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How to Keep Pond Tadpoles Alive

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Watching tadpoles transform from fishlike creatures to frogs is fascinating for adults and children both. Keeping pond tadpoles alive at home is easy to accomplish with very little expense or time. The main requirements are a container with clean water, appropriate food and shade.

Finding Tadpoles

You'll find tadpoles in ponds and creeks during early spring. Use a fine mesh net to scoop them gently out of the water before placing them in a container of clean, chlorine free water. Catch only a few tadpoles at a time, since you should not keep more than two tadpoles per gallon of water. You can order tadpoles online or purchase them from some pet stores.


Simple is best when creating a habitat for tadpoles. Substrate, plants and decorations are not necessary. Fill a fish bowl, aquarium or container with water that is completely chlorine free and place it in an area where it is at least 95 percent shaded. Do not use chemical cleaners on the container, as they may be toxic to tadpoles. Once the back legs begin to develop, and a few rocks that stick up out of the water so they can get on them when they are ready. Change the water when it appears cloudy, being sure to always use chlorine-free water.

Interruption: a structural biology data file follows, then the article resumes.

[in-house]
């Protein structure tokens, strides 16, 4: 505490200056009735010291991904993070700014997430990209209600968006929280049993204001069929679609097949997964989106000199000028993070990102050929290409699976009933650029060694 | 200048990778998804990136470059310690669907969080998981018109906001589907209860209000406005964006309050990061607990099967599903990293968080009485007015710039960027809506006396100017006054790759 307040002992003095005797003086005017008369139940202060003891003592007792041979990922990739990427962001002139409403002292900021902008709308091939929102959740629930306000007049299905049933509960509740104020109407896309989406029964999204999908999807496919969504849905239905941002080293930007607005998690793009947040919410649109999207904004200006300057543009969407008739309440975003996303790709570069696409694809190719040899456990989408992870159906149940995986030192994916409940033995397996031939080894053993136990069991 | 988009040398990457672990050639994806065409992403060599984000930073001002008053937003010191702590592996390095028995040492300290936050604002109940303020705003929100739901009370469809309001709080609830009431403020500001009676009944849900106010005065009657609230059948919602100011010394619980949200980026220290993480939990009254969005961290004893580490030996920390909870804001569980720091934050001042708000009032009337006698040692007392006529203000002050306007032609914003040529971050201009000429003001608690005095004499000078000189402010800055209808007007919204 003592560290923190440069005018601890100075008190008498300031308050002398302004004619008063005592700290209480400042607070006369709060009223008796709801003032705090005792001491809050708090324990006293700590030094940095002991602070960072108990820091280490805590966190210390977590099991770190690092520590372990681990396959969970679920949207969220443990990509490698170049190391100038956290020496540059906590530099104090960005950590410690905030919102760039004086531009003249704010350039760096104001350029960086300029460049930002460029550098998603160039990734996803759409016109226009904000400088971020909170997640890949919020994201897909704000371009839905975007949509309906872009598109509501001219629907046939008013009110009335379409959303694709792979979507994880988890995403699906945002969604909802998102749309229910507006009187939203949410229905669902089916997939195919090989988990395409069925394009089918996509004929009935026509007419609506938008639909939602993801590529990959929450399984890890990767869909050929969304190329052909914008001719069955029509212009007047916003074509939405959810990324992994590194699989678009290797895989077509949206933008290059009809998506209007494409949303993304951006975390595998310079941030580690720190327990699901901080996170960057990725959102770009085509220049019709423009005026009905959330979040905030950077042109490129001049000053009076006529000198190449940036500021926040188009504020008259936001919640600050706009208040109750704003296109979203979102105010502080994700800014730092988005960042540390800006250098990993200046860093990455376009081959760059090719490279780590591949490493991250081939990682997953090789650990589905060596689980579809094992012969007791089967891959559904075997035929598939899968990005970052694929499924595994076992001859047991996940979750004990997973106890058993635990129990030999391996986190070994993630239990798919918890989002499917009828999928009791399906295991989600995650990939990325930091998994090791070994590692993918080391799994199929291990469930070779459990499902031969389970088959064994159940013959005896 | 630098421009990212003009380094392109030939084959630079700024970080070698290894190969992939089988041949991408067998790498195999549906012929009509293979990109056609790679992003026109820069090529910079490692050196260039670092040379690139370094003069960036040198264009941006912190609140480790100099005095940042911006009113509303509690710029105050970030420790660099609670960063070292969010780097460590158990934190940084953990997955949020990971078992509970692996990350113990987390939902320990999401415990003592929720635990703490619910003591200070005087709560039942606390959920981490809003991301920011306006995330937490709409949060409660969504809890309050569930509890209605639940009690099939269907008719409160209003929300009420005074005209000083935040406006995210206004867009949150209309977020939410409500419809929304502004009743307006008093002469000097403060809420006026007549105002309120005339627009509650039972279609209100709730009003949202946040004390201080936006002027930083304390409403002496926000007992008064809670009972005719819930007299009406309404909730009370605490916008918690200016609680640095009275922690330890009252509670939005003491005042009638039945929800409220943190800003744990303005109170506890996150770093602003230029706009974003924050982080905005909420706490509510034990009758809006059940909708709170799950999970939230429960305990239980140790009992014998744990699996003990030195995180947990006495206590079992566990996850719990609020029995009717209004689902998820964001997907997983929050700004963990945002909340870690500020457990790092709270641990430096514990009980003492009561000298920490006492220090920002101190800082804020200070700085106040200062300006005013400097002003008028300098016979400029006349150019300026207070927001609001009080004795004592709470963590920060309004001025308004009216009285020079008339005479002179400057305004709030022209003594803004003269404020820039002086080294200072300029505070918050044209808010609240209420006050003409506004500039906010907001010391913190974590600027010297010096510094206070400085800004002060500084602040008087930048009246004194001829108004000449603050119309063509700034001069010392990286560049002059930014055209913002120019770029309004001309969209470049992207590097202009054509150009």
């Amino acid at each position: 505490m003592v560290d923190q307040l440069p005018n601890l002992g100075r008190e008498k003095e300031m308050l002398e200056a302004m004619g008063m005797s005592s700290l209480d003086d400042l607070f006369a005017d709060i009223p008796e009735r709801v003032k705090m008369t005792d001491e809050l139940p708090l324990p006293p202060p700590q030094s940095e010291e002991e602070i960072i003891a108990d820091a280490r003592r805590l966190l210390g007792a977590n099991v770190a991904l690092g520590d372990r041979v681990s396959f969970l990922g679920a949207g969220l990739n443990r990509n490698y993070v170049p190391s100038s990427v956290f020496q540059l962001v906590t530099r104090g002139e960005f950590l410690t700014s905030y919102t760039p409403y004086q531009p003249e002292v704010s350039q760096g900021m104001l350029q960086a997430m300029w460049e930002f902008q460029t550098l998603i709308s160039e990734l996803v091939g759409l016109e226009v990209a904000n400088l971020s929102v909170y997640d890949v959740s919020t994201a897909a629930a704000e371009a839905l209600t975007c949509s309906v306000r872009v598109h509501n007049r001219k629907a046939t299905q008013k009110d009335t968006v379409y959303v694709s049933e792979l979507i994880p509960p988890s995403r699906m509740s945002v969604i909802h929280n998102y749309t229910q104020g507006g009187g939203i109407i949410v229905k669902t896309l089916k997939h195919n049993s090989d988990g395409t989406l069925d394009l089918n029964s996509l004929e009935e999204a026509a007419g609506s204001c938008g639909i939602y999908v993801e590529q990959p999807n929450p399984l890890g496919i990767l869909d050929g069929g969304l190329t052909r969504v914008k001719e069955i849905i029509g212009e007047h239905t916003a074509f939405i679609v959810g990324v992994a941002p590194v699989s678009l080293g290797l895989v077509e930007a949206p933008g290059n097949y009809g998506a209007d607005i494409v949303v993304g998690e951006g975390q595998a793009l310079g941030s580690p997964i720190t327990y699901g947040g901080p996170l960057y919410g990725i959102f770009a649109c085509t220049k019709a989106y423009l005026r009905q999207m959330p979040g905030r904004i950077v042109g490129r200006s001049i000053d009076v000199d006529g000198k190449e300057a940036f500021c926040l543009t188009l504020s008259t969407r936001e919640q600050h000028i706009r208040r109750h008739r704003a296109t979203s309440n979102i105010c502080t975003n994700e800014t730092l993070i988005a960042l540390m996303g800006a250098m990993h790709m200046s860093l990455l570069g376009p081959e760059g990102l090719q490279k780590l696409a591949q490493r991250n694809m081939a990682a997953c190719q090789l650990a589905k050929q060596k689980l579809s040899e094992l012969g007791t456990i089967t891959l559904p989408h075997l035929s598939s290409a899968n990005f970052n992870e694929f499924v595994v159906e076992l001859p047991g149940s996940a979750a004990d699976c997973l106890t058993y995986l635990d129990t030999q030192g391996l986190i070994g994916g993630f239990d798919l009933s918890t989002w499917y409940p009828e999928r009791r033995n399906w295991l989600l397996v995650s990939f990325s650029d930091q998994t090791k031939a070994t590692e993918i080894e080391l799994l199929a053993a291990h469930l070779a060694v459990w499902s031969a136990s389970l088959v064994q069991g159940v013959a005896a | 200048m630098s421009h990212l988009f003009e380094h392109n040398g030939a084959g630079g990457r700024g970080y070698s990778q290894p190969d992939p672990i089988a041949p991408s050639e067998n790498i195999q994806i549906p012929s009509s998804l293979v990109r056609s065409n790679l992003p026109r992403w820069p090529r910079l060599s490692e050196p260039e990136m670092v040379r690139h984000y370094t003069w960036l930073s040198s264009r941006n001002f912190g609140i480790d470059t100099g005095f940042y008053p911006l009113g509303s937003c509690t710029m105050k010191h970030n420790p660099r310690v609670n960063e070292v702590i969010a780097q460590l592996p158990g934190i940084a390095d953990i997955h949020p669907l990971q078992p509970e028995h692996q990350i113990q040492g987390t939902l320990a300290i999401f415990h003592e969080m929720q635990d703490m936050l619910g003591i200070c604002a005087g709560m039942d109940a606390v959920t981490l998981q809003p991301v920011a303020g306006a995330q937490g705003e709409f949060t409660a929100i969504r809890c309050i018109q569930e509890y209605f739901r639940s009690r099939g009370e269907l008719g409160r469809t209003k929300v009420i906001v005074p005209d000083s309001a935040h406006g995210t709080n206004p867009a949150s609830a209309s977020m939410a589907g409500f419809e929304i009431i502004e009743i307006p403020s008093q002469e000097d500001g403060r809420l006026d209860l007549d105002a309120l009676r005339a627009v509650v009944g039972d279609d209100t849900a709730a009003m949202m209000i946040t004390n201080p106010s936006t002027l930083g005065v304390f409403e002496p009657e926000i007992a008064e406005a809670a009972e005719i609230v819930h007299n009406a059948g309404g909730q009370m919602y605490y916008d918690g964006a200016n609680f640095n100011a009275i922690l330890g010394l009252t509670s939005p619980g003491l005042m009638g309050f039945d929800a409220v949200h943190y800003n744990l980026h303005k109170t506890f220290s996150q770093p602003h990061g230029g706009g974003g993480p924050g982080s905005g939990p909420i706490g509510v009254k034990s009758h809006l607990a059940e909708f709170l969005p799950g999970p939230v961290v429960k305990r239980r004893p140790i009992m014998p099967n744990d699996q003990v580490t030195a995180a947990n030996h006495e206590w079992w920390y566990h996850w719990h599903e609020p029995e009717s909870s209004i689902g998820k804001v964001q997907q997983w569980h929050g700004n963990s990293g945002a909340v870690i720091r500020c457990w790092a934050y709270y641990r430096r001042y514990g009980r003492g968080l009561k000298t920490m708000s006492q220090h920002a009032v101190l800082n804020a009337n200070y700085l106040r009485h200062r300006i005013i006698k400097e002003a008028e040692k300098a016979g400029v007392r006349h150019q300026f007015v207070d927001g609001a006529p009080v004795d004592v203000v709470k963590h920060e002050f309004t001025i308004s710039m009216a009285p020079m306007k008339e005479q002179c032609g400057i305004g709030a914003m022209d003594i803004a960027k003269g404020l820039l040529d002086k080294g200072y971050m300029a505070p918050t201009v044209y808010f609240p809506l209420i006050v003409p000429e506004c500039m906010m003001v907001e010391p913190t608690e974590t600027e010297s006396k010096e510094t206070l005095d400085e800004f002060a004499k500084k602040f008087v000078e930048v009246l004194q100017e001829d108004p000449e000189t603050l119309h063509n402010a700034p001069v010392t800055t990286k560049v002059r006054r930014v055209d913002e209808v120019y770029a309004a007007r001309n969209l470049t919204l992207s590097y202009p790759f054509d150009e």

Some pet stores and online retailers sell flakes and pellets made specifically for tadpoles, but you can feed them from your kitchen. Boil spinach or any type of lettuce besides iceberg for 10 to 15 minutes and drain it well. After draining, chop it in to the smallest pieces possible. Feed a tablespoon per tadpole once a day. You can spread leftover lettuce on a wax-paper-covered pan and freeze it. After it is completely frozen, place it in an airtight container in the freezer. Rabbit food pellets make good tadpole food. Simply crush some up and sprinkle into the water. Boiled eggs are suitable treats. Whatever you feed them, scoop out any uneaten food after an hour.


The time it takes for a frog to develop completely depends on the type of frog or toad the tadpole is destined to become. A blanchards cricket frog will develop in only 5 weeks, while a bull frog can take up to 14 months to turn fully in to a frog. Back legs will appear first, growing slowly in to fully formed legs. The front legs will follow. The tail will gradually get smaller as the tadpole absorbs it for food to fuel his journey to frog. The final step is twofold: adapting to breathing with lungs rather than gills and changing in diet from plant matter to small insects.